4. Demanding perfection – Children should be taught to reach for the stars but it should be an option and not a requirement. To become a perfectionist and excel in everything, a child constantly strive and work hard to accomplish more and more. This vicious cycle never ends and the child is left with a profound sense of dissatisfaction and failure. As a result, mental health concerns such as sadness, stress and anxiety develop. As a parent, you must acknowledge that it is acceptable for your child to not always be flawless, to not obtain the highest grades, to not win awards and to not thrive in every endeavour.

5. Overprotectiveness – Keeping your child in a secure bubble eliminates a great deal of anxiety but protecting them from obstacles hampers their development. Consider yourself a guide, not a guardian. Permit your children to experience life, even when it is frightening to let go. You will provide them with the opportunity to develop confidence in their capacity to handle anything life throws at them.

Bringing her expertise to the same, Dr Malvika Samnani, Occupational Therapy, Sensory Integration and Speech Clarity expert and founder of Feeding Clinic, discussed five parenting mistakes to avoid:

1. Assuming that children will always agree on everything – Some children are raised by parents who do not permit them to express divergent thoughts or opinions and may accuse them of being stubborn, rebellious, ignorant or worse if they do so. Typically, these parents will not tolerate any questioning from their children, as even a simple query would imply that the child does not believe what the parent believes they “should” believe. Religiously toxic parents may refer to their children as “possessed.” Other dysfunctional parents may continue to use equally hurtful labels such as “crazy”. This is bad parenting because it prevents the child from thinking independently. When kids see themselves in an unfavourable way, they are more likely to keep things bottled up and not say anything in the future, thus making their childhood tense.

2. Comfort comes foremost – Similar to the failure, children need to experience “uncomfortable” situations in order to develop mental strength. Trying new things will undoubtedly make children feel uneasy but it is the first step in learning that they may discover a new food they enjoy, make new friends, excel at a new sport, etc. Give them a gentle push and reassure them that you will be there to support them.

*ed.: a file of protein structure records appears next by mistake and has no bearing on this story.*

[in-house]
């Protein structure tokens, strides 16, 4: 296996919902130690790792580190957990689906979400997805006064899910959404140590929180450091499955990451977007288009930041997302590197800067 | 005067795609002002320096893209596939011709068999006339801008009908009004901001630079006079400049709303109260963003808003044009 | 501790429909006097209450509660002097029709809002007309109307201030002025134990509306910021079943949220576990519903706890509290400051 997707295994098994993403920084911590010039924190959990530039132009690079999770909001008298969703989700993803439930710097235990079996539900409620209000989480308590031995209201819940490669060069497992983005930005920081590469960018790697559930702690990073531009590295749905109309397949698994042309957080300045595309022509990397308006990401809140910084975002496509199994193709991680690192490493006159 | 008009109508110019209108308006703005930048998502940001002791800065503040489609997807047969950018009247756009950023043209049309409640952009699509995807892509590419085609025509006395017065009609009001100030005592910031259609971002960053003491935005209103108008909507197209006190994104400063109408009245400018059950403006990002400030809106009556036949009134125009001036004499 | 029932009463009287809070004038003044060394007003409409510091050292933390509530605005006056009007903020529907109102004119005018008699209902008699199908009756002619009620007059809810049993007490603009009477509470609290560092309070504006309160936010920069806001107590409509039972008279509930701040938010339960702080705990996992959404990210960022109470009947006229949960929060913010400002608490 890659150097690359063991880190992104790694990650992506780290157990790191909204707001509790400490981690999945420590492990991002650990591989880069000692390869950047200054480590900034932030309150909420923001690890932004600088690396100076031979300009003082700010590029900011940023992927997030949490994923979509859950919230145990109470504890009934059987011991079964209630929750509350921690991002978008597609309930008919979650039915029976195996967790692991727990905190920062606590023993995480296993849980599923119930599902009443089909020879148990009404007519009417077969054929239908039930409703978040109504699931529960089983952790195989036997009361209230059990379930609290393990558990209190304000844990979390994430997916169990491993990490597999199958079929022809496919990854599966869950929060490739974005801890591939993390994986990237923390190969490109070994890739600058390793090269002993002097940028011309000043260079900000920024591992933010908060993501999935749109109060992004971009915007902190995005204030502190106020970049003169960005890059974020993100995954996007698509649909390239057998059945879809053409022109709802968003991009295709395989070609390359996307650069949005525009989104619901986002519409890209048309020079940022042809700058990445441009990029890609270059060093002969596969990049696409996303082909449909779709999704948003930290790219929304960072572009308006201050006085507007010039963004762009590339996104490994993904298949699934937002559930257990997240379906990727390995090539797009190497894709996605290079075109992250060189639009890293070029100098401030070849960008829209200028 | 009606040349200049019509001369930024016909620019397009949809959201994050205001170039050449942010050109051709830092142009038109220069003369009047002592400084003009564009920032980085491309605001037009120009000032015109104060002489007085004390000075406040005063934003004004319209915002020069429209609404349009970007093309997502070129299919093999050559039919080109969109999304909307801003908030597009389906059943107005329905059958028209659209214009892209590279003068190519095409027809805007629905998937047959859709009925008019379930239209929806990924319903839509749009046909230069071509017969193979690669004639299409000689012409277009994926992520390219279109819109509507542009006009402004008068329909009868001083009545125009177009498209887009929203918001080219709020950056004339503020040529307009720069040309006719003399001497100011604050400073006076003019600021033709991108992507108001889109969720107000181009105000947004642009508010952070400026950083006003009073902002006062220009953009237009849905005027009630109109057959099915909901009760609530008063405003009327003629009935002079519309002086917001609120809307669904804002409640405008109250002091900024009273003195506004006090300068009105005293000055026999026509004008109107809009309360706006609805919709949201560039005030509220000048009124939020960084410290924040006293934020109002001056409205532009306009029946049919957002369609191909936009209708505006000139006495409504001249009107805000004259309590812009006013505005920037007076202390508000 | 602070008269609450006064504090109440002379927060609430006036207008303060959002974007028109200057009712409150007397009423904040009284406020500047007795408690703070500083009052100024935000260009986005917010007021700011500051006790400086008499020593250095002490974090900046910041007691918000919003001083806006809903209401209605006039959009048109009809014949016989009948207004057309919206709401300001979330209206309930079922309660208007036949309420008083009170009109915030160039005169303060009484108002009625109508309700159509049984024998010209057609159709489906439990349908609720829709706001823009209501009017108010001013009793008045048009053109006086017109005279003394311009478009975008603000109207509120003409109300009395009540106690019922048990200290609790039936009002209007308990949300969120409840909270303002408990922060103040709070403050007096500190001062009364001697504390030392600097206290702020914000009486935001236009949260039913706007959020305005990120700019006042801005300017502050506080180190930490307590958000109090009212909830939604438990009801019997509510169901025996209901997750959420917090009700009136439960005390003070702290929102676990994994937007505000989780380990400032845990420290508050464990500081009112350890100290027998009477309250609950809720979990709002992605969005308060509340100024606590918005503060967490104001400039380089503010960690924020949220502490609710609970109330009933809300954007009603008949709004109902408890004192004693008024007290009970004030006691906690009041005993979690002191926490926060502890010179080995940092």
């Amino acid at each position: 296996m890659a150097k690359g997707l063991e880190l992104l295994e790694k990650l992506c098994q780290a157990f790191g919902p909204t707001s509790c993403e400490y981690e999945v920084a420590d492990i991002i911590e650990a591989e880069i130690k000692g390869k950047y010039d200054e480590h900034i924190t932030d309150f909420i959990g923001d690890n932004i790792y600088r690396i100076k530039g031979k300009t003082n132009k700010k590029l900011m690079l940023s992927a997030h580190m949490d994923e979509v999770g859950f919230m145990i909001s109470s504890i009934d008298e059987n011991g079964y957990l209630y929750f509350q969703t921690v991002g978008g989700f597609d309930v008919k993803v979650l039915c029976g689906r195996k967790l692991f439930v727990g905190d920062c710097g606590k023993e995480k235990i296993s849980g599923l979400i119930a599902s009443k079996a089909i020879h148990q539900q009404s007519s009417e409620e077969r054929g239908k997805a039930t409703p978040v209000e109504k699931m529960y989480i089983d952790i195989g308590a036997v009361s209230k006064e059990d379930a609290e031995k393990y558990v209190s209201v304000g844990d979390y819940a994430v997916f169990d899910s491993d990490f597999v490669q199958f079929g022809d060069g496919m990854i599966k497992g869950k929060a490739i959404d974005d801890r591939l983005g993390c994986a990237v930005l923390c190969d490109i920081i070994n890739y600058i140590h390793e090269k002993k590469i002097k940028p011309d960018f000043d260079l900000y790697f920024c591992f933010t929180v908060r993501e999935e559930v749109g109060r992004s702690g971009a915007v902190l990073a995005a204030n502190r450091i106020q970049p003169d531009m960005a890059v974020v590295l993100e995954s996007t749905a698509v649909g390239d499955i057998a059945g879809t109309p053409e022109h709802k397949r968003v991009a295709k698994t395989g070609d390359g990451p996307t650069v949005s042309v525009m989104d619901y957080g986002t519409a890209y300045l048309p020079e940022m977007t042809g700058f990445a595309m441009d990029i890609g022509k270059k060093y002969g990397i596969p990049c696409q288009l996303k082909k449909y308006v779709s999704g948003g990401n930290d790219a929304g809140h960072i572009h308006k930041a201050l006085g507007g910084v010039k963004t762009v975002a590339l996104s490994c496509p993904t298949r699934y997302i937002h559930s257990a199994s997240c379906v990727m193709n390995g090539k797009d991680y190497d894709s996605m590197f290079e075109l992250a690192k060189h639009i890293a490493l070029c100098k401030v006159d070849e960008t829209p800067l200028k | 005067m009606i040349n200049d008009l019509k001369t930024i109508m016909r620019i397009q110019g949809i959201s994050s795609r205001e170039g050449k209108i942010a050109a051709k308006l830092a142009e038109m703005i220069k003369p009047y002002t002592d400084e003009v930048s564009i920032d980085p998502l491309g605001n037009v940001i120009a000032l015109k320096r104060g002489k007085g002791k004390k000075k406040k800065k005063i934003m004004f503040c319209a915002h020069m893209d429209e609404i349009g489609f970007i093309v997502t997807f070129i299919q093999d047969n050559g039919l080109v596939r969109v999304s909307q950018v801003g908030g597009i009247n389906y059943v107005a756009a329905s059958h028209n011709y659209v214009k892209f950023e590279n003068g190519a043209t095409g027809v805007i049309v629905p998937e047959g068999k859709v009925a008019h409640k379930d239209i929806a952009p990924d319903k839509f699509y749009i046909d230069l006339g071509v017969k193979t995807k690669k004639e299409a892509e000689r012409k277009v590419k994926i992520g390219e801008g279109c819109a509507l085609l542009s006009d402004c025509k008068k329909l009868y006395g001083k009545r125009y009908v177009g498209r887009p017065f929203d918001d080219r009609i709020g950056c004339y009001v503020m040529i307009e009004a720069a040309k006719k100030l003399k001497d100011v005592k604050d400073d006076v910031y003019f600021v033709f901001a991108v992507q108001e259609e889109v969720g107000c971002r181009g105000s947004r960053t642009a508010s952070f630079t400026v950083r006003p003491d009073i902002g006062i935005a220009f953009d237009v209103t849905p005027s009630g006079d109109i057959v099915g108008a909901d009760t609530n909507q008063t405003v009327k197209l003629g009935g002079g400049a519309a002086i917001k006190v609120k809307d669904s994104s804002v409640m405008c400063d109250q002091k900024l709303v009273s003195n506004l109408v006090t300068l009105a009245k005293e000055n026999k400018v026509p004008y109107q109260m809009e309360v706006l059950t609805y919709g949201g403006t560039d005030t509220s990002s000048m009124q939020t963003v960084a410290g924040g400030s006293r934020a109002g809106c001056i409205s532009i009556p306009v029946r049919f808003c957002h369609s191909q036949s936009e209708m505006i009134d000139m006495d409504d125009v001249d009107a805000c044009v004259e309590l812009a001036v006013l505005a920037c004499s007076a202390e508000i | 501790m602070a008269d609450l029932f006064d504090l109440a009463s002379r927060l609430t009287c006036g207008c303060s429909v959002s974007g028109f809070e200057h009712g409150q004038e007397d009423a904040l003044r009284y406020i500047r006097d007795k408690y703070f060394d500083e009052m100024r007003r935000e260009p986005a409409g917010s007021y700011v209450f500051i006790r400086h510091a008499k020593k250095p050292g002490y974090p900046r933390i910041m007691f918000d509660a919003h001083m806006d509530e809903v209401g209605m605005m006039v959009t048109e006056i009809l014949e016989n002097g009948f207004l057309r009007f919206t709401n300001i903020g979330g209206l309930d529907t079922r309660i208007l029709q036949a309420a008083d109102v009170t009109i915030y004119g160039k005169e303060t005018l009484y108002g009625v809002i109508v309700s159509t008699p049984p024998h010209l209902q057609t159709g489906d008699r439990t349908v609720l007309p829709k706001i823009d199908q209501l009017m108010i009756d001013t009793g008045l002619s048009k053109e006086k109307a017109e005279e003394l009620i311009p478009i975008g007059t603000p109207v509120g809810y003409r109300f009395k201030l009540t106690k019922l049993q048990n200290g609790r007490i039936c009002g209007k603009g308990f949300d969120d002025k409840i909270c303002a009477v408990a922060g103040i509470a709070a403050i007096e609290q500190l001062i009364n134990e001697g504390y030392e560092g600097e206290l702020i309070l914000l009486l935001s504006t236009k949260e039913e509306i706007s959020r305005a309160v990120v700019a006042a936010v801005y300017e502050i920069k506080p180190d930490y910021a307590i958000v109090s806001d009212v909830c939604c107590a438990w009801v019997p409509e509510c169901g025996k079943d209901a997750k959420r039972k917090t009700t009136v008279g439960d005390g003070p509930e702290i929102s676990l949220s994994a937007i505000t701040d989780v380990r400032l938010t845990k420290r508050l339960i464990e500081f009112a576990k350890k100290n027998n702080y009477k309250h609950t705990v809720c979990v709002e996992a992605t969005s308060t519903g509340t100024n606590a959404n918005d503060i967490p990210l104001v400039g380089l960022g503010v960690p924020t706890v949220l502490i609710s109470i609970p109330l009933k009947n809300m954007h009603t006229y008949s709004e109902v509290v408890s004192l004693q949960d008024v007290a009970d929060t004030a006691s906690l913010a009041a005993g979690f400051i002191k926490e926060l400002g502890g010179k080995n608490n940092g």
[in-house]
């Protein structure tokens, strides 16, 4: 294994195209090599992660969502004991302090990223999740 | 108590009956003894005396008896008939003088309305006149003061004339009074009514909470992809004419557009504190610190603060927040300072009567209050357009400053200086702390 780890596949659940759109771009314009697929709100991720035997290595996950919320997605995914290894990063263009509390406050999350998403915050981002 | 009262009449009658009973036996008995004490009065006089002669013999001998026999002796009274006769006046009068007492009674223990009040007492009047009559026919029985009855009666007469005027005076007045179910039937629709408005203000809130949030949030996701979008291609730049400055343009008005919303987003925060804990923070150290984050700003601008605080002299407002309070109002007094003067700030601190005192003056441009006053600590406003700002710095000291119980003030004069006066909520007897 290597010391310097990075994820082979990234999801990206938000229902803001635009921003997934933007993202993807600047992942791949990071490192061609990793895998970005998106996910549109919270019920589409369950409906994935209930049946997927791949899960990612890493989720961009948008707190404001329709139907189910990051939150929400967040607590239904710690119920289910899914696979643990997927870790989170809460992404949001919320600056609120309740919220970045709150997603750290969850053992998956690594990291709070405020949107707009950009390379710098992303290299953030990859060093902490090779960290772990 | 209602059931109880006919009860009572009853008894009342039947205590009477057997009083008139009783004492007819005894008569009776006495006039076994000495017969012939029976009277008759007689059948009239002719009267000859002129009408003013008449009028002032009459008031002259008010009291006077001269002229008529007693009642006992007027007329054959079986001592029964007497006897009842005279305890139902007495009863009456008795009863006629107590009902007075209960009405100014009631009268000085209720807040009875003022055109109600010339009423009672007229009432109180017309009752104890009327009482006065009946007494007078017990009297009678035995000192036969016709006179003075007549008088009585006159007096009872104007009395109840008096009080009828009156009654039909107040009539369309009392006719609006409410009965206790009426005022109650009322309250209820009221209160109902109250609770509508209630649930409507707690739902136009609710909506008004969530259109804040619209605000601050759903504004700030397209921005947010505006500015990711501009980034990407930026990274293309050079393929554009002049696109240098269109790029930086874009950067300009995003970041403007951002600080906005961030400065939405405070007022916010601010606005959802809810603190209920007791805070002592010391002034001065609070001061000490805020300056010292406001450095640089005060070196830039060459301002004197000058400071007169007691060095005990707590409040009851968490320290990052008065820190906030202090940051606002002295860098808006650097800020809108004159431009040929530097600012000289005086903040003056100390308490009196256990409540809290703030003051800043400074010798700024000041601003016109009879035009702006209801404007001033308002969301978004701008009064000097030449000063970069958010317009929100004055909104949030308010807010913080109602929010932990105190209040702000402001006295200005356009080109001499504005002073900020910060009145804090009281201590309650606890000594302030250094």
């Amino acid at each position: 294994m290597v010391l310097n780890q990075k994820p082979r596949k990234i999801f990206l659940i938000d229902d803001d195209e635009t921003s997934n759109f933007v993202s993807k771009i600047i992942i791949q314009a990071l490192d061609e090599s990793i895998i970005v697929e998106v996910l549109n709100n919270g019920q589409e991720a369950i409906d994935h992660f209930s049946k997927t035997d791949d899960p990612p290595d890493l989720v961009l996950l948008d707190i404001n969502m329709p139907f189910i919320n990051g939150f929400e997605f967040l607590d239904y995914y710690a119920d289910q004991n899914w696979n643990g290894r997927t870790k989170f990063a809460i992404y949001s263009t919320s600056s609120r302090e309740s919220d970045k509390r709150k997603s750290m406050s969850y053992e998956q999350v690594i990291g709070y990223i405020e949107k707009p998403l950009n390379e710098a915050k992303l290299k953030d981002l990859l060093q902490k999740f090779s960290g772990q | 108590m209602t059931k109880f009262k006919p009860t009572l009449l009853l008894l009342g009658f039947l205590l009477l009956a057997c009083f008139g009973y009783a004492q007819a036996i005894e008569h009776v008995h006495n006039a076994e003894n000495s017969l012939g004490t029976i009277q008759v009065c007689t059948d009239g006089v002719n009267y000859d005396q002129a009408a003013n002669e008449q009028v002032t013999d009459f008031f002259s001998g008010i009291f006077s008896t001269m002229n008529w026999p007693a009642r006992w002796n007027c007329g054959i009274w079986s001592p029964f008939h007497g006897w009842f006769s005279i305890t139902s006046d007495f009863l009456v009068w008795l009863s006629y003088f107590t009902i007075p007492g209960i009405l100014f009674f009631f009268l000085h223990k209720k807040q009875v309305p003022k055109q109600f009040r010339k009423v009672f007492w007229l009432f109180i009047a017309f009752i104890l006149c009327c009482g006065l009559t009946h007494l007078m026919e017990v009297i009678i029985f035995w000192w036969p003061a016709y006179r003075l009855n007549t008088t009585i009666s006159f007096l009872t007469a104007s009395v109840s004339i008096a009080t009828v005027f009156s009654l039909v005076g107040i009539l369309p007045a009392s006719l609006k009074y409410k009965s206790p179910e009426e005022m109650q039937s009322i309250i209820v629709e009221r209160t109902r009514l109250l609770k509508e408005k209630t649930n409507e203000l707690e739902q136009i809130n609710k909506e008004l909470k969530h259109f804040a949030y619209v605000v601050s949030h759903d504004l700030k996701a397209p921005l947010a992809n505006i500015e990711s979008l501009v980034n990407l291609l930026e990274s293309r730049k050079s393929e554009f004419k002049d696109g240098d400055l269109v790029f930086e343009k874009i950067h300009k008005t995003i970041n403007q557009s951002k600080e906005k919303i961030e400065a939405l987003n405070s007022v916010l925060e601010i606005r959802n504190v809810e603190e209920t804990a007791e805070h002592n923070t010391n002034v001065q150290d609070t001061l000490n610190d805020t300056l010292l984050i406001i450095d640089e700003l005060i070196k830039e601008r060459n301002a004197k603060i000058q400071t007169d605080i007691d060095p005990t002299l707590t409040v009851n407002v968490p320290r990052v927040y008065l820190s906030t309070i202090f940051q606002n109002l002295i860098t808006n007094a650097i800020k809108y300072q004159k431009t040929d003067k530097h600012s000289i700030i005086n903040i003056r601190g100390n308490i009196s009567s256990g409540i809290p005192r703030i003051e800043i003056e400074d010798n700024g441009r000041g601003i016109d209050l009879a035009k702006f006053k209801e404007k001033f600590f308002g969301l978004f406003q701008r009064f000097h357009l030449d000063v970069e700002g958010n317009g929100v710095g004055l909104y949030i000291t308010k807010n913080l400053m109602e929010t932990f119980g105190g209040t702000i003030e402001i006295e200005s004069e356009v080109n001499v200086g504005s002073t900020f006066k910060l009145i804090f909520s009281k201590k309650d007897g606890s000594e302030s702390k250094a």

3. Aspiring to live out your unfulfilled dreams – Your child may have more opportunities and better facilities than you did but it doesn’t mean you should push them to do what you couldn’t. Every child is unique and just like you, your child may have distinct preferences. Therefore, moulding children to love what you love is denying them the opportunity to pursue their own interests. This may significantly impact their mental health.

4. Not caring for yourself – As a parent ages, it becomes simpler to maintain excellent practises e.g. eating well, exercising regularly and taking time to rest. Therefore, it is essential to demonstrate self-care practises to your children. Additionally, it is essential to demonstrate positive coping techniques to your children. Consider telling your child, “I’ve had a very stressful day at work and I’m going to relax with a cup of tea and a good book,” etc.

5. Forcing to comply with socially established rules and standards – Many times, children have their own ways of expressing themselves and there are some who are, as per society, ‘different’. Now, “different” doesn’t mean “wrong” but according to the rules and norms that the society has made, they are not okay. For instance, if a boy wants to learn to cook, which according to social norms is a girl’s interest and choice of hobby, he can be singled out for it but that is not ideal. So, as parents you must never force your child to limit their personality but rather help them to enhance it.

Most parents make the above mentioned parenting blunders which are often misunderstood as harmless. Parents and society sometimes may not be educated enough on children’s mental health to distinguish between bad and good parenting habits.